The politics of integrity - alive and well in Essex

Couple Image copyright bbc
Image caption The survey found there was a relatively high level of tolerance for lying in one's own interests.

Would you have an extra marital affair?

This is not a personal proposition (you may be relieved to hear) but a line of inquiry by Essex University and the conclusion they come to is that we, as a nation, are becoming more dishonest.

"Oh no we're not," I hear you say. Oh yes you are, according to the newly formed Centre for the Study of Integrity.

Under the guidance of Professor Paul Whiteley it asked 2,000 people how much they would tolerate various activities.

Did they think that things like taking cannabis, having an affair or failing to report accidental damage to a parked vehicle could never be justified, were rarely justified, sometimes justified or always justified?

Tolerable behaviour?

The survey found that there was a good deal of tolerance for things like exceeding the speed limit, keeping money found on the street and lying in one's own interests.

Image copyright PA
Image caption Exceeding the speed limit was one thing people were found to be more tolerant about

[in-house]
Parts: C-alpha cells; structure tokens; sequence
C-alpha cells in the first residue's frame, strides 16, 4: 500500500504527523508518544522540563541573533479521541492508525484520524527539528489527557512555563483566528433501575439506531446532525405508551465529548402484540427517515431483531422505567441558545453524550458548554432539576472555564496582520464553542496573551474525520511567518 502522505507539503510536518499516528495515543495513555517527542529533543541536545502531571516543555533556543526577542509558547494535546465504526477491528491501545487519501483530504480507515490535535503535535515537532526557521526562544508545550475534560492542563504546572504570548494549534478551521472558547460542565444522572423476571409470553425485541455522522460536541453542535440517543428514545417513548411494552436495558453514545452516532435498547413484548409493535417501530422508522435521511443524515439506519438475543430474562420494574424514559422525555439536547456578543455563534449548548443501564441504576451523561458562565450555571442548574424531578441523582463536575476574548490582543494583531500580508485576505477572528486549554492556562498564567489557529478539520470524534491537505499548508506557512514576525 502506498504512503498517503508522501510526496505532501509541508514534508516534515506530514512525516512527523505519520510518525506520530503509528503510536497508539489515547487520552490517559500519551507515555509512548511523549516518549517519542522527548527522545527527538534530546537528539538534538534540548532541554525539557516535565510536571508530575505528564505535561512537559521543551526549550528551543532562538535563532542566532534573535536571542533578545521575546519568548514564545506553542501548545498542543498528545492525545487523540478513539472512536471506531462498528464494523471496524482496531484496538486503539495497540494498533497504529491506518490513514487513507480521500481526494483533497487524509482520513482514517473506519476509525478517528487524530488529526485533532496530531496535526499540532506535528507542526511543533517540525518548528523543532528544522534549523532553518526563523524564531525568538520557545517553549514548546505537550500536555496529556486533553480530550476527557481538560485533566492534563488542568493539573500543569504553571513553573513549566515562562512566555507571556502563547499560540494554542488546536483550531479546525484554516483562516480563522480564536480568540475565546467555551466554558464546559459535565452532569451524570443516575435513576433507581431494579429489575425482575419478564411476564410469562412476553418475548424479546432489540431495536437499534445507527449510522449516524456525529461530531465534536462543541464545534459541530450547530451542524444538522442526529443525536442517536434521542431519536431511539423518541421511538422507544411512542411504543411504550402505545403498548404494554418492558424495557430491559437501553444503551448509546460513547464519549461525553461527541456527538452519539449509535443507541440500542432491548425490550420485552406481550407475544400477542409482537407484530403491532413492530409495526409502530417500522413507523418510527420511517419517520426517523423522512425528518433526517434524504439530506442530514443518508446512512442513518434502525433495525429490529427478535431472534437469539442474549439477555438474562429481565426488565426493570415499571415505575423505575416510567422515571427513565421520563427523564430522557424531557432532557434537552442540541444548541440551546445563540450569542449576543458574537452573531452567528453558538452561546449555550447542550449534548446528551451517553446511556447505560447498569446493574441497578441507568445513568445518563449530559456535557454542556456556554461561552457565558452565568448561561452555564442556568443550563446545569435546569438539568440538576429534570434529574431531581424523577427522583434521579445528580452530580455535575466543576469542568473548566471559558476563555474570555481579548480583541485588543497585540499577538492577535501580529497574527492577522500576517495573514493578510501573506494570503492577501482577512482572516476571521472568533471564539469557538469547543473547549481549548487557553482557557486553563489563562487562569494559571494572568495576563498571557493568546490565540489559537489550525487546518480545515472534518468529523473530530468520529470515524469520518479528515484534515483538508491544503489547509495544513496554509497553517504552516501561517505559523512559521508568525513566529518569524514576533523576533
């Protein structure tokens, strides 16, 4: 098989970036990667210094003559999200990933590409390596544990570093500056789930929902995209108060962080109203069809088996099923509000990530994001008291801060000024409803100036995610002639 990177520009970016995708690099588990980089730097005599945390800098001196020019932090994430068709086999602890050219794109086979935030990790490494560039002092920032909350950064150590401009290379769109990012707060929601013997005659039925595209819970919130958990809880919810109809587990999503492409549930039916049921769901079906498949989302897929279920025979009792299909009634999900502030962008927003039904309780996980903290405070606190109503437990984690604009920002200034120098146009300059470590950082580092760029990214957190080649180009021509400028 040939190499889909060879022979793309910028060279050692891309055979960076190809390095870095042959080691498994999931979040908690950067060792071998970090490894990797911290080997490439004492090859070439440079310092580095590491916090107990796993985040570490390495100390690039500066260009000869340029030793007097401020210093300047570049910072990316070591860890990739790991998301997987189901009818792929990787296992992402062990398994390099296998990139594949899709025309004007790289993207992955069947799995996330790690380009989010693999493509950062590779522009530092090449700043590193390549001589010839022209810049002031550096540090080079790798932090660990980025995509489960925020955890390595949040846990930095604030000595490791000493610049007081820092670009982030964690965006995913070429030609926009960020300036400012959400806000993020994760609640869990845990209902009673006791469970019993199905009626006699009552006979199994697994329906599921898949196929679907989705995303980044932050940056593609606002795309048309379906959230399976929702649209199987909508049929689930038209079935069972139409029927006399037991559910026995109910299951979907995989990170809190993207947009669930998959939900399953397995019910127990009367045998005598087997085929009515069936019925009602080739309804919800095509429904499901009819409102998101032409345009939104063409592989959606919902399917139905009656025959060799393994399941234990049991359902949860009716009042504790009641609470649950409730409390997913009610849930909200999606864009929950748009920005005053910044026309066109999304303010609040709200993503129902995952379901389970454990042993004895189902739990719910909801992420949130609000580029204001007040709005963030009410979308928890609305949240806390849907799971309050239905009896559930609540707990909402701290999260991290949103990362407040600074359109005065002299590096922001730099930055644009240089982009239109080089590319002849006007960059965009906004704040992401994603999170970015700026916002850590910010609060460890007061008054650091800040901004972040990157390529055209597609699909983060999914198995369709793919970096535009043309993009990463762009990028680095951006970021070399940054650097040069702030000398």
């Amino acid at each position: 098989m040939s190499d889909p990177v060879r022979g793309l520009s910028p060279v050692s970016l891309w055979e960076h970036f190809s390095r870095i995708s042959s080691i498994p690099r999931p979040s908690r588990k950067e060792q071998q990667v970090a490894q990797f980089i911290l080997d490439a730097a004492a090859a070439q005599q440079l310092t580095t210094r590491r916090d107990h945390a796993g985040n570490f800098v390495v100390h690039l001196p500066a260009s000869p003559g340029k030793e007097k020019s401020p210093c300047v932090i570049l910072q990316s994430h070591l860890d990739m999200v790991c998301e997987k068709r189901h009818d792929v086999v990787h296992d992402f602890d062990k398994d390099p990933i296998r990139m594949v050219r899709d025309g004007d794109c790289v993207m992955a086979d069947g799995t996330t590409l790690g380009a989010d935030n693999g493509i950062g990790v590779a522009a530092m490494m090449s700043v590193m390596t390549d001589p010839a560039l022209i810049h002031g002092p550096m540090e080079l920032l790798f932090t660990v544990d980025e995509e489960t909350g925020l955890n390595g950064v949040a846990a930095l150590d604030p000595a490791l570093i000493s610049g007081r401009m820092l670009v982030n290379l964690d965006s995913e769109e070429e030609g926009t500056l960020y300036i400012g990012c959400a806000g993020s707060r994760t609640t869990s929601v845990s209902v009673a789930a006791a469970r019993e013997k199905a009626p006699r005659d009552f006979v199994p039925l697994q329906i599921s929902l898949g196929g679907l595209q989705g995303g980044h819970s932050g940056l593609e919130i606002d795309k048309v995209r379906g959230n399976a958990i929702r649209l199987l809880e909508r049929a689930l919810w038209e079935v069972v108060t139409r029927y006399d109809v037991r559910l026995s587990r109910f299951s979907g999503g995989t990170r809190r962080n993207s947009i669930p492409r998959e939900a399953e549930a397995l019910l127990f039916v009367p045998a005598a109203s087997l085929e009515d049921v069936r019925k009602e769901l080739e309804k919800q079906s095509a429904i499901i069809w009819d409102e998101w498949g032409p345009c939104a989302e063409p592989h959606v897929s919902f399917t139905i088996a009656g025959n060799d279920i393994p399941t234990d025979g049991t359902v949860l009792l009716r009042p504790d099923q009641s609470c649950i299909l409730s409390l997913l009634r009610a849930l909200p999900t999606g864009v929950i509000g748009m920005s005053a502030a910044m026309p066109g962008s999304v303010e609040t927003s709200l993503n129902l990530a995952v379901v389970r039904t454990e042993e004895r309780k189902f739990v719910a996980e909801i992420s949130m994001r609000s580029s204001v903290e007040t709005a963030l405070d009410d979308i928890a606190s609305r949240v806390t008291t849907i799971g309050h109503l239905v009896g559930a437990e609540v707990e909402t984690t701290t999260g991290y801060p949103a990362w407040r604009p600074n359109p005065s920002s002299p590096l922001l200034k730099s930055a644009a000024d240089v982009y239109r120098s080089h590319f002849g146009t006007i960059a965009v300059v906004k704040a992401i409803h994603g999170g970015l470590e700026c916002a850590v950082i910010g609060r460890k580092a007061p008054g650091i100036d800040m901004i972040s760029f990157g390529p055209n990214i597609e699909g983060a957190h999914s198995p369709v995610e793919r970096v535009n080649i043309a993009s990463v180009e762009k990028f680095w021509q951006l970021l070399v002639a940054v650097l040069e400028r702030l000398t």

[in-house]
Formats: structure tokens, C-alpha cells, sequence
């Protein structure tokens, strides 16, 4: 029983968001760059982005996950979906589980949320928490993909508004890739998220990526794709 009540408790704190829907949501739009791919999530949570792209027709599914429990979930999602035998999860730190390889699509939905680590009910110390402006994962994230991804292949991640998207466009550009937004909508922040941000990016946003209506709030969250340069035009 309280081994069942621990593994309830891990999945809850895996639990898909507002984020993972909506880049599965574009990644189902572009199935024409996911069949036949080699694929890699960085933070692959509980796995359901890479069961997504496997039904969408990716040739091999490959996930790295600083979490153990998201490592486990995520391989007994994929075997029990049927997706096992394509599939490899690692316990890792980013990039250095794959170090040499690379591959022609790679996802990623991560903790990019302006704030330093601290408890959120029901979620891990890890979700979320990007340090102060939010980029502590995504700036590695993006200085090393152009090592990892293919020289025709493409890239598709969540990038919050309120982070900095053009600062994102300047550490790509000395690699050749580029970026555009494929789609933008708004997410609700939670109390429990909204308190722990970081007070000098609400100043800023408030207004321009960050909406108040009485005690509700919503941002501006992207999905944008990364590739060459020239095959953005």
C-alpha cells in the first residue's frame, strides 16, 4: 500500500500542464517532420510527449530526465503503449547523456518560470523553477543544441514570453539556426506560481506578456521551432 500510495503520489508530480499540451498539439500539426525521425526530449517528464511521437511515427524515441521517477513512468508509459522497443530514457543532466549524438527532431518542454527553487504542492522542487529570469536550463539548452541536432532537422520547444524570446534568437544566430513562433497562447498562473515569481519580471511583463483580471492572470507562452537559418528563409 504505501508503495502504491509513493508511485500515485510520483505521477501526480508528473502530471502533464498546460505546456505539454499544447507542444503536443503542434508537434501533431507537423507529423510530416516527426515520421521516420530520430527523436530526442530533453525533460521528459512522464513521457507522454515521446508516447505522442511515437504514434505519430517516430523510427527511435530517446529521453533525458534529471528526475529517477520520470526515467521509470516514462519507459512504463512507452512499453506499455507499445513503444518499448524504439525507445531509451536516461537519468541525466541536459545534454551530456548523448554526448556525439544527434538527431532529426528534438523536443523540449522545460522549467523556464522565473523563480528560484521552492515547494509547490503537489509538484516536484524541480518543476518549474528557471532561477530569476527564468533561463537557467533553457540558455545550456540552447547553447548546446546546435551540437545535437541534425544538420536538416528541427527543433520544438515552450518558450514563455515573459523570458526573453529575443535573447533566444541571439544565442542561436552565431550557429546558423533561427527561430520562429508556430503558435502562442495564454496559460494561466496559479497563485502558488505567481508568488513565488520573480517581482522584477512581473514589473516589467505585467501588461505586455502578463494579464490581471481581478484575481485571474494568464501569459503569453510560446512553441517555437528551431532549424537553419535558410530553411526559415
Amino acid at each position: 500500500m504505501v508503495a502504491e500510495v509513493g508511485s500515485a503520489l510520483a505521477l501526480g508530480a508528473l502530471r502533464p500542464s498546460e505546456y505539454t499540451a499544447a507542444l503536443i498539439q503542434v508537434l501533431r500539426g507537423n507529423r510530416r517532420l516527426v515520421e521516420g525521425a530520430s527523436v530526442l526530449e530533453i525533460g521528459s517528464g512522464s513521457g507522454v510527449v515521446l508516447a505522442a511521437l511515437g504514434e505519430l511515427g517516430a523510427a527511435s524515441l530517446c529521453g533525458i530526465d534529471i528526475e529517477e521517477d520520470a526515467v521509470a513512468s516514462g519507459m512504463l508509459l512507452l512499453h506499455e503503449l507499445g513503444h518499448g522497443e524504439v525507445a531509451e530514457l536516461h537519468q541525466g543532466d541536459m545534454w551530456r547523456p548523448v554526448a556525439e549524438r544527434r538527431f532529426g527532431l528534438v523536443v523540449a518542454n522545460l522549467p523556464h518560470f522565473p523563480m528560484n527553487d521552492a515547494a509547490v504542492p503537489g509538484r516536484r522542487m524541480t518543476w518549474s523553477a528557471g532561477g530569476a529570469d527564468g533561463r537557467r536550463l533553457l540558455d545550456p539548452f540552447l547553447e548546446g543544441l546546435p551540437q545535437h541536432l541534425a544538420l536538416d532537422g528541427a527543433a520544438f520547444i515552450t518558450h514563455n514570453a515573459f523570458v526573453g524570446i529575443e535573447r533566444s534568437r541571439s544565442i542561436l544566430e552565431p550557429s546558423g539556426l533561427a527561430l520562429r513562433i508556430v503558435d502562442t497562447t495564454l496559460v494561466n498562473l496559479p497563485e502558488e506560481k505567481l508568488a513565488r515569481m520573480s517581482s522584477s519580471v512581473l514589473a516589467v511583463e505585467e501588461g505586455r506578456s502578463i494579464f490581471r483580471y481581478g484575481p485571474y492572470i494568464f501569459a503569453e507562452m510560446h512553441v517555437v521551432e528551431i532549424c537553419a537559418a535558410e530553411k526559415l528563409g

Many activities like taking cannabis, cheating on taxes, not reporting damage to a car and having that extra marital affair were frowned upon but tolerated.

Although there was almost universal condemnation of drunk driving, accepting bribes and claimant fraud.

What's interesting is that when you compare these results to a similar survey conducted 11 years ago, the percentage of respondents who think an activity is never justified has fallen in eight out of 10 of the categories.

Hardening attitudes

The public attitude to dropping litter may have remained the same but there has been a noticeable hardening of attitudes towards claiming government benefits that you're not entitled to, perhaps a sign of the austere times we're living in.

"It appears that Britons are growing more and more tolerant of low level dishonesty and less inclined to sanction activities which would have been heavily frowned on in the past," says Professor Whiteley.

He also shows that people with little integrity are less inclined to vote in elections or put themselves forward as volunteers.

"If integrity continues to decline, turnout will decline further in future elections and it will be very difficult to mobilise volunteers to support the Big Society," he maintains.

Image copyright Other
Image caption Professor Paul Whiteley says it appears that Britons are growing more tolerant of low level dishonesty

Other interesting findings suggest that, despite the decline in standards, Britain still has some of the highest levels of integrity in the world, beaten only by Norway, Israel, Sweden, Denmark and Portugal, which top the list.

The countries with the least integrity are, according to the research, Russia and the Czech Republic.

"A lack of integrity has serious consequences for our society," says Professor Whiteley, who believes his new department has been created at just the right time.